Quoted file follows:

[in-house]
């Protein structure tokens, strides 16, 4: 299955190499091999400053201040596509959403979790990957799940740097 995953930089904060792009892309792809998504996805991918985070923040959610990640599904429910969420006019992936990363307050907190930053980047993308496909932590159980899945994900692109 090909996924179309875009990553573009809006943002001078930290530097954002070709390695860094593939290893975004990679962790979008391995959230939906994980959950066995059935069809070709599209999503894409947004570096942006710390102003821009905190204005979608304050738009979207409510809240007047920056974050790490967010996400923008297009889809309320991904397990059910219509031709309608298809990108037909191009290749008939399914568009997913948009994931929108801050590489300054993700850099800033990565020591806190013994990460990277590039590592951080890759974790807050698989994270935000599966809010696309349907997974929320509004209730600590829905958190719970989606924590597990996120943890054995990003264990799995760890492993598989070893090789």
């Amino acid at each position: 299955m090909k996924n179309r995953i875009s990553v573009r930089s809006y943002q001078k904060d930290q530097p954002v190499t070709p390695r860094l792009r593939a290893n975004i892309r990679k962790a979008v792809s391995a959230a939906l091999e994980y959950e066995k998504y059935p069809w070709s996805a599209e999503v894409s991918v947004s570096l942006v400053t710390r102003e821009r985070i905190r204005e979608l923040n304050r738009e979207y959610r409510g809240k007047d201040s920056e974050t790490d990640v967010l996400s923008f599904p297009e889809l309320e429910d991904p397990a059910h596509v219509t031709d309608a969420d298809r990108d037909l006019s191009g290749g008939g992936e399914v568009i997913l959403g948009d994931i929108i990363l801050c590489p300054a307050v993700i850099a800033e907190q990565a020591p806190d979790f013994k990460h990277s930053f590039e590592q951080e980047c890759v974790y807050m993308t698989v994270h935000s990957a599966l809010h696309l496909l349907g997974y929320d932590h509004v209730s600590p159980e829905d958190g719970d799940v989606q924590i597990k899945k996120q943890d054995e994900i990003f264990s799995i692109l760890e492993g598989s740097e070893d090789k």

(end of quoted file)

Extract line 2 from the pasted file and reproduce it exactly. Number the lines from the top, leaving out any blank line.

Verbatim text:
């Protein structure tokens, strides 16, 4: 299955190499091999400053201040596509959403979790990957799940740097 995953930089904060792009892309792809998504996805991918985070923040959610990640599904429910969420006019992936990363307050907190930053980047993308496909932590159980899945994900692109 090909996924179309875009990553573009809006943002001078930290530097954002070709390695860094593939290893975004990679962790979008391995959230939906994980959950066995059935069809070709599209999503894409947004570096942006710390102003821009905190204005979608304050738009979207409510809240007047920056974050790490967010996400923008297009889809309320991904397990059910219509031709309608298809990108037909191009290749008939399914568009997913948009994931929108801050590489300054993700850099800033990565020591806190013994990460990277590039590592951080890759974790807050698989994270935000599966809010696309349907997974929320509004209730600590829905958190719970989606924590597990996120943890054995990003264990799995760890492993598989070893090789």